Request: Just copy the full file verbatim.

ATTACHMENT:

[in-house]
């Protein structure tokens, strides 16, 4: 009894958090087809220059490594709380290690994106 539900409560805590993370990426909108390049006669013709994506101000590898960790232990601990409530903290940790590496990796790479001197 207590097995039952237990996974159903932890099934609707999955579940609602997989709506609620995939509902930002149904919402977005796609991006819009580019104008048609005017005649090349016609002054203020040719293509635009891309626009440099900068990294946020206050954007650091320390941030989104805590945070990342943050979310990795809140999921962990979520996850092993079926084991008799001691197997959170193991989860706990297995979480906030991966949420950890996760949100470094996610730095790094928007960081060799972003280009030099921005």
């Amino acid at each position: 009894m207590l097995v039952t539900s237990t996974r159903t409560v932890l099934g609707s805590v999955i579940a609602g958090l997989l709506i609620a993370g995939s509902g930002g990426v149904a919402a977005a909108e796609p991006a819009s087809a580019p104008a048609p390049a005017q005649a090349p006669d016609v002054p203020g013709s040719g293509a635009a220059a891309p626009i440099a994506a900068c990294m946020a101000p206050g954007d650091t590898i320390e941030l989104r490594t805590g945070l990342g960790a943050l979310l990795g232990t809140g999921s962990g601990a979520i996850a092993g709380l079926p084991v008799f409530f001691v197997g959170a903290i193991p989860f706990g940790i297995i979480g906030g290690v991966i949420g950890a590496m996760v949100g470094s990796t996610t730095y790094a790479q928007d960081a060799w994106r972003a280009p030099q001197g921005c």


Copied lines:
[in-house]
């Protein structure tokens, strides 16, 4: 009894958090087809220059490594709380290690994106 539900409560805590993370990426909108390049006669013709994506101000590898960790232990601990409530903290940790590496990796790479001197 207590097995039952237990996974159903932890099934609707999955579940609602997989709506609620995939509902930002149904919402977005796609991006819009580019104008048609005017005649090349016609002054203020040719293509635009891309626009440099900068990294946020206050954007650091320390941030989104805590945070990342943050979310990795809140999921962990979520996850092993079926084991008799001691197997959170193991989860706990297995979480906030991966949420950890996760949100470094996610730095790094928007960081060799972003280009030099921005």
């Amino acid at each position: 009894m207590l097995v039952t539900s237990t996974r159903t409560v932890l099934g609707s805590v999955i579940a609602g958090l997989l709506i609620a993370g995939s509902g930002g990426v149904a919402a977005a909108e796609p991006a819009s087809a580019p104008a048609p390049a005017q005649a090349p006669d016609v002054p203020g013709s040719g293509a635009a220059a891309p626009i440099a994506a900068c990294m946020a101000p206050g954007d650091t590898i320390e941030l989104r490594t805590g945070l990342g960790a943050l979310l990795g232990t809140g999921s962990g601990a979520i996850a092993g709380l079926p084991v008799f409530f001691v197997g959170a903290i193991p989860f706990g940790i297995i979480g906030g290690v991966i949420g950890a590496m996760v949100g470094s990796t996610t730095y790094a790479q928007d960081a060799w994106r972003a280009p030099q001197g921005c």